Union of the Physically Impaired Against Segregation

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The Union of the Physically Impaired Against Segregation (UPIAS) was an early disability rights organisation in the United Kingdom. It established the principles that led to the development of the social model of disability, wherein a sharp distinction is made between impairment and disability. From the organisation's policy statement: "What we are interested in, are ways of changing our conditions of life, and thus overcoming the disabilities which are imposed on top our physical impairments by the way this society is organised to exclude us."[1] (UPIAS founding statement)

History and platform[edit]

UPIAS was begun in 1972 by Paul Hunt when he invited disabled people to form a group to confront disability issues, in a letter to The Guardian newspaper, 20 September 1972.[2] It was later officially founded by him and Vic Finkelstein.[3] Hunt developed his ideas when he was living in an institution (Le Court, Hampshire, a Leonard Cheshire Home) where he and others had been struggling in the 1960s with the authorities over the right of disabled people to control their own lives.[4]

The organisation's overtly political platform contrasted with the then predominant charity orientation of organisations involved in disability issues. Their founding statement explicitly rejected the charity concept: "All registered charities receive valuable tax concessions, but they are not allowed to campaign directly for political change. We regard political involvement as essential if disabled people are ever to make real advances. So in order to protect our independence of action we are not registered with the Charity Commissioners."[1]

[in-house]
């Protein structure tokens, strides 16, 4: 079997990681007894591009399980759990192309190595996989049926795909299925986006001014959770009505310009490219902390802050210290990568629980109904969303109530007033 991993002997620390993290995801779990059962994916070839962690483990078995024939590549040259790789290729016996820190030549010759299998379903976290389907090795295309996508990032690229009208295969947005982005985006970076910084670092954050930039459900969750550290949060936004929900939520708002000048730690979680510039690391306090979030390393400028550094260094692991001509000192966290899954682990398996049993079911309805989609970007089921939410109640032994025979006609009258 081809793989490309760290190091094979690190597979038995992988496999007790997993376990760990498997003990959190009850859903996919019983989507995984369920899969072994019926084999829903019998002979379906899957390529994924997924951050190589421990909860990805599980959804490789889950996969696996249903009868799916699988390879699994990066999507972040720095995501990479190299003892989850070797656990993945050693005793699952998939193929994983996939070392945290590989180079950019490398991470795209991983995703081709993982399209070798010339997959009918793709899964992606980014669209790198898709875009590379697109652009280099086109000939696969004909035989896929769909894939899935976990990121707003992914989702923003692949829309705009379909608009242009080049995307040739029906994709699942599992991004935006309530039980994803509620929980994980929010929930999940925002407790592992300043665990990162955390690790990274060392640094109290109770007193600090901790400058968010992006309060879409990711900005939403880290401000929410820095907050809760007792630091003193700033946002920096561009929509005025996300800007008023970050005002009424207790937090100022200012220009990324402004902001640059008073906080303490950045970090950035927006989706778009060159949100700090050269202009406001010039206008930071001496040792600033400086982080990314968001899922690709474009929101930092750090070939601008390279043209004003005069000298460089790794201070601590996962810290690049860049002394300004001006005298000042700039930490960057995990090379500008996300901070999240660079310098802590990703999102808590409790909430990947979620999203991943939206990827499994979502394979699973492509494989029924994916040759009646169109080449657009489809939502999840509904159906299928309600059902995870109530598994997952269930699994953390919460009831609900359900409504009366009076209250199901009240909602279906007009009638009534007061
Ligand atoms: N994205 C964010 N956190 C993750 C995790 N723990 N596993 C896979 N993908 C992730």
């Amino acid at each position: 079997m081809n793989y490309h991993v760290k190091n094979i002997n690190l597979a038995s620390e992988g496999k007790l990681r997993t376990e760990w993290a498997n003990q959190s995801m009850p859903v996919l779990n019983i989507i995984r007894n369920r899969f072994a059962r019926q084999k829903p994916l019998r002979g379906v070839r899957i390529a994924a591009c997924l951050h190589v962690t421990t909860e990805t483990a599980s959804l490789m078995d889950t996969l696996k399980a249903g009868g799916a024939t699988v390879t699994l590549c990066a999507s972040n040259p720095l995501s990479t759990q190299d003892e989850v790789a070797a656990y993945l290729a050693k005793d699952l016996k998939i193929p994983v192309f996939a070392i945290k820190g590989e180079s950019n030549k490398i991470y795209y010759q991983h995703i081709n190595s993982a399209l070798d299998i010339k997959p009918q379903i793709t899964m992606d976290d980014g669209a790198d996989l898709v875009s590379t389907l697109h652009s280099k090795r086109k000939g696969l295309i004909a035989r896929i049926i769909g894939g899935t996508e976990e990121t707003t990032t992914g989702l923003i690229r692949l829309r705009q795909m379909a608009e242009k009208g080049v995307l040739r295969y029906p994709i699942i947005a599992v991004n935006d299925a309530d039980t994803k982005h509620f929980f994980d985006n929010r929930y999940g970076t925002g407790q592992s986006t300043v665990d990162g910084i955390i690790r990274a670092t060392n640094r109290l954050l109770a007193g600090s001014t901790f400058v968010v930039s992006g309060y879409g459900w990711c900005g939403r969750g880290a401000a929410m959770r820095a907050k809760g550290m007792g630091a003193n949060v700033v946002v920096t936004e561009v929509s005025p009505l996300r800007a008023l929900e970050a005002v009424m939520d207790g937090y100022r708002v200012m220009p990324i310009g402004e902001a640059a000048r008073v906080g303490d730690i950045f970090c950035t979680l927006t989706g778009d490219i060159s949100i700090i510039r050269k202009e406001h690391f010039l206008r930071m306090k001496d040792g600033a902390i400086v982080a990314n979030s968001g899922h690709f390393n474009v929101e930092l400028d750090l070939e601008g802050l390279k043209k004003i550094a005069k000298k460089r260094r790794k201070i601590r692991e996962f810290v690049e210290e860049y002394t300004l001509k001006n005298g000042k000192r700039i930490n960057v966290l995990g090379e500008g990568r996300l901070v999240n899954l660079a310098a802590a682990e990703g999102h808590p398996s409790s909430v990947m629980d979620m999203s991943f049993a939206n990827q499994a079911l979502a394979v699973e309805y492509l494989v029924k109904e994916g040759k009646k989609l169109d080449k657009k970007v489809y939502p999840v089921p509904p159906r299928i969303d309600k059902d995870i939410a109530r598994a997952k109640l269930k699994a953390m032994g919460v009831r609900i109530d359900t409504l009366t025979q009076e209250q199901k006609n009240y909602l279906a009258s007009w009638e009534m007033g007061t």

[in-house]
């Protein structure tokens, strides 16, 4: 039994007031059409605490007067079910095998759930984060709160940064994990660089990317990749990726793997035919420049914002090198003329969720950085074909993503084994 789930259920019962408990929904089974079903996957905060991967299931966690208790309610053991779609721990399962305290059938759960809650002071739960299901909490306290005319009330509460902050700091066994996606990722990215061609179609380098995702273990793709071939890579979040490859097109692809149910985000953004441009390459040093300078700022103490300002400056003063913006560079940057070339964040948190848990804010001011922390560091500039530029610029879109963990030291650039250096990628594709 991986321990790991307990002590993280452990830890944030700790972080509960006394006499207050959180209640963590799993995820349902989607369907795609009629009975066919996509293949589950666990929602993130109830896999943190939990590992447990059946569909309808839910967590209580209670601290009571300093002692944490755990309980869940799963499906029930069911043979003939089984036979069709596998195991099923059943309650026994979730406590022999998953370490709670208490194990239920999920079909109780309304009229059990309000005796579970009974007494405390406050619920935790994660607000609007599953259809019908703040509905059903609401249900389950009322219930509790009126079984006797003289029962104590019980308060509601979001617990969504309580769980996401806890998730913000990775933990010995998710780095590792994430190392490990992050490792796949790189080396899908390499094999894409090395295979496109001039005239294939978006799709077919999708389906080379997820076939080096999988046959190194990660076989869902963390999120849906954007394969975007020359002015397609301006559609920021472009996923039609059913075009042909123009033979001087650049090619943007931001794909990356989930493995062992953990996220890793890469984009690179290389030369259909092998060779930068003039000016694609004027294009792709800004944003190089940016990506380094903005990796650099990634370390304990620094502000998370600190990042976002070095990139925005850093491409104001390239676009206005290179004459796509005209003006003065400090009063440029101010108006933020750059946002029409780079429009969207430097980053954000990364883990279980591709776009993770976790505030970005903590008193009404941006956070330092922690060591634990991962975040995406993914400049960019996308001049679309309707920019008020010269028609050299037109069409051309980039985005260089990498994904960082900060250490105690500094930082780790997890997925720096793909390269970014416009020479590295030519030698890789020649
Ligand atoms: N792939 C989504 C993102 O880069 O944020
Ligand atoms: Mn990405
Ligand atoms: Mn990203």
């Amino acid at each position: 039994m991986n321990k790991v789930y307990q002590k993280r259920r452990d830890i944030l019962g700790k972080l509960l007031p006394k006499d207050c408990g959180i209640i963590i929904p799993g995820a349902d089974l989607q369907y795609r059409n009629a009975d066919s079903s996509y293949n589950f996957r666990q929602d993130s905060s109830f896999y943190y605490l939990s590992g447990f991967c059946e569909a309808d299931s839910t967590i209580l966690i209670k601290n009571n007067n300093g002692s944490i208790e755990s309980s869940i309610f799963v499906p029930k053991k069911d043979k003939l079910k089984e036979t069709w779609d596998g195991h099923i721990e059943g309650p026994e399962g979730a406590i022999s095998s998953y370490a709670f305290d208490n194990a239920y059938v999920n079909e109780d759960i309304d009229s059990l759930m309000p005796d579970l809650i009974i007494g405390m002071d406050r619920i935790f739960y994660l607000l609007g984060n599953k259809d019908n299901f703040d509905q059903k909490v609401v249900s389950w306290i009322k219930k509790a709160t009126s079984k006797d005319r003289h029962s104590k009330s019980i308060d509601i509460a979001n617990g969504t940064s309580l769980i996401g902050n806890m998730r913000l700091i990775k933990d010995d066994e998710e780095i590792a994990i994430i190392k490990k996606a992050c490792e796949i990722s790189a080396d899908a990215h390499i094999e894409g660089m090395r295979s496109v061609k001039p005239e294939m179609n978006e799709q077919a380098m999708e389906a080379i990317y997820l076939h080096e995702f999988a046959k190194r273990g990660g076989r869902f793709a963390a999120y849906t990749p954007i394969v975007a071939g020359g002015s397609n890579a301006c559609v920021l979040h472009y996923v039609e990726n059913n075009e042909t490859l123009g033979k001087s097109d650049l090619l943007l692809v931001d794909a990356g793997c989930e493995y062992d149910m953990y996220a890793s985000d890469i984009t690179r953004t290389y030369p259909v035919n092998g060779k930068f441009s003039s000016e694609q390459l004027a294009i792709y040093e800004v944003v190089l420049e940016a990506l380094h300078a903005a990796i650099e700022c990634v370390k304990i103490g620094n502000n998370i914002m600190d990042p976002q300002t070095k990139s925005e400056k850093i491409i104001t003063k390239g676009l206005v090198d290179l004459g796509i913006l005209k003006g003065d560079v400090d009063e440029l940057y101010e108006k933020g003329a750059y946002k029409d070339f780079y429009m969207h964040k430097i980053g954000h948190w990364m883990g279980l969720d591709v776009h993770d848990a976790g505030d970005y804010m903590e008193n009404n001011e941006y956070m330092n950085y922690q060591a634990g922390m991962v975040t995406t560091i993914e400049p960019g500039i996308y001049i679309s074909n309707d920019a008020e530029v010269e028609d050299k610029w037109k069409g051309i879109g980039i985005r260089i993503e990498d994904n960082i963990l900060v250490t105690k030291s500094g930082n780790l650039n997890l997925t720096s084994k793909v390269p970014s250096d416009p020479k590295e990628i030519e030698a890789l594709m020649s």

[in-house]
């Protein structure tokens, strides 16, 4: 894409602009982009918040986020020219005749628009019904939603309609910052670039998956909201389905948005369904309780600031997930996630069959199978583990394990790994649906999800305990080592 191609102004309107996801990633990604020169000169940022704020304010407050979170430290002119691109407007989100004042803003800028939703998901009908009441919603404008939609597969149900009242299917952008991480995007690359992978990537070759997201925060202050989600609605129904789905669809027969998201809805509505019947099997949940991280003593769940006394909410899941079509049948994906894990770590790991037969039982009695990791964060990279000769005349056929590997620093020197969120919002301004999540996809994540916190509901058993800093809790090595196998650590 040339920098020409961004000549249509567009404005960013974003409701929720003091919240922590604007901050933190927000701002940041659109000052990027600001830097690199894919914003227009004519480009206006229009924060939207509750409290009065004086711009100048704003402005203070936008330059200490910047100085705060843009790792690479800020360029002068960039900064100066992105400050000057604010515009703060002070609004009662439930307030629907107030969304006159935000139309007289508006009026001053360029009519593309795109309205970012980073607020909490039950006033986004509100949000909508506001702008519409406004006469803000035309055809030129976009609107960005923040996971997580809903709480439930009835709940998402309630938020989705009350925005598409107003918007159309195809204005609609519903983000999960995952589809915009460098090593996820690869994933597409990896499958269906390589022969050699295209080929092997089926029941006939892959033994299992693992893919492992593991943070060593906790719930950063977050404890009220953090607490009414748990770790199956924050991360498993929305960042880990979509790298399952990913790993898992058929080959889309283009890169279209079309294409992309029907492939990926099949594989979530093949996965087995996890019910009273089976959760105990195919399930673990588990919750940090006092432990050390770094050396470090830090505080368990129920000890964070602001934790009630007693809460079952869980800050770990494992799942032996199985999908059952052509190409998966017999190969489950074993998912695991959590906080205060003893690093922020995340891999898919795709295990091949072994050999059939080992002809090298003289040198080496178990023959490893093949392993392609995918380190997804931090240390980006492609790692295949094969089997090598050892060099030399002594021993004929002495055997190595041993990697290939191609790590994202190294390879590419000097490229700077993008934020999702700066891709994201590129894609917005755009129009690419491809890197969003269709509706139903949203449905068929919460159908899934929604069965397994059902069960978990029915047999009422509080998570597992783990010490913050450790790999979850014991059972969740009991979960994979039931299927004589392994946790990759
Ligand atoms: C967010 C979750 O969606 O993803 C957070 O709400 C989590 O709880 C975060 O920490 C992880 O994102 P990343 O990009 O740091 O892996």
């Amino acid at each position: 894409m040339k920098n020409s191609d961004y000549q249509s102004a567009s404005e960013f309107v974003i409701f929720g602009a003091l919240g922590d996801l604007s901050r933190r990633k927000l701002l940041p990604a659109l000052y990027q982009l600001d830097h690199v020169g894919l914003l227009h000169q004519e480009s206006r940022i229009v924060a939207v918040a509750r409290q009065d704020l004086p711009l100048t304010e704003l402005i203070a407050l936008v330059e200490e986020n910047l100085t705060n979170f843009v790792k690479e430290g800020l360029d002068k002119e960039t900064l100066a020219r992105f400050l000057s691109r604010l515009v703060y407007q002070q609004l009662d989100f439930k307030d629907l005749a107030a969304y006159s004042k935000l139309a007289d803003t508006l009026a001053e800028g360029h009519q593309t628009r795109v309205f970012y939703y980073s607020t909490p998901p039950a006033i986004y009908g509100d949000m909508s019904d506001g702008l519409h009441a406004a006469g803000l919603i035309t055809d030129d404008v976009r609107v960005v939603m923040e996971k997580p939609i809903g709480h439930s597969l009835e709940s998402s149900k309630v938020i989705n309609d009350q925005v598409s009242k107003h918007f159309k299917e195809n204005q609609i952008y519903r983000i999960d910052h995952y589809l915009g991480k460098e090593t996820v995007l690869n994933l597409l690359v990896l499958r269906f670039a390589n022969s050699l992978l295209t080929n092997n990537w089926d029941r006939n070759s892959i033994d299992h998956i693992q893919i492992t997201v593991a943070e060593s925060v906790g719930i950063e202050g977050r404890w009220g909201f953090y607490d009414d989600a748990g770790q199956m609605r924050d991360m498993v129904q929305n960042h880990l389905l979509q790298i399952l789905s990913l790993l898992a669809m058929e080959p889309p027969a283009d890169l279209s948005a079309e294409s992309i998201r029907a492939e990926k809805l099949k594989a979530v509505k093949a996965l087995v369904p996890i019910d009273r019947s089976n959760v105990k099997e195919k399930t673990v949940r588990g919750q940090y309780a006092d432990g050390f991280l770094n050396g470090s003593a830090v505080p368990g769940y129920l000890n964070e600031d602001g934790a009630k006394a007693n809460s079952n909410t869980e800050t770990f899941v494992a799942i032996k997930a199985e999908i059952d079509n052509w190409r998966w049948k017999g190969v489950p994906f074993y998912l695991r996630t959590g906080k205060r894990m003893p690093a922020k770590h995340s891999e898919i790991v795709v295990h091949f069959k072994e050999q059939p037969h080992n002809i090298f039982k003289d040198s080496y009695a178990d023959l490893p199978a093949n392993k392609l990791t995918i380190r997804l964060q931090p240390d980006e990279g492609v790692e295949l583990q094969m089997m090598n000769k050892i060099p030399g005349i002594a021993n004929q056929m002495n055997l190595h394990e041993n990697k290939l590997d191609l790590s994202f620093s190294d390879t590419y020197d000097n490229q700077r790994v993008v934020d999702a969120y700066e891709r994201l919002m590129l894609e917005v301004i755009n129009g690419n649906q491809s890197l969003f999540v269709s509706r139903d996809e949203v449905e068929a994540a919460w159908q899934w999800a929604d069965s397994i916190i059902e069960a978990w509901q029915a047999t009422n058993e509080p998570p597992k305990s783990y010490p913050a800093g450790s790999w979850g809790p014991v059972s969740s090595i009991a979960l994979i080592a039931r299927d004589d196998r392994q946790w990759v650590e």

They created new definitions of impairment and disability. They defined impairment as "lacking part of or all of a limb, or having a defective limb, organism or mechanism of the body" and disability as "the disadvantage or restriction of activity caused by contemporary organisation which takes no or little account of people who have physical impairments and thus excludes them from the mainstream of social activities".[5]

They also rejected the notion that experts could prescribe how disabled people should live their lives: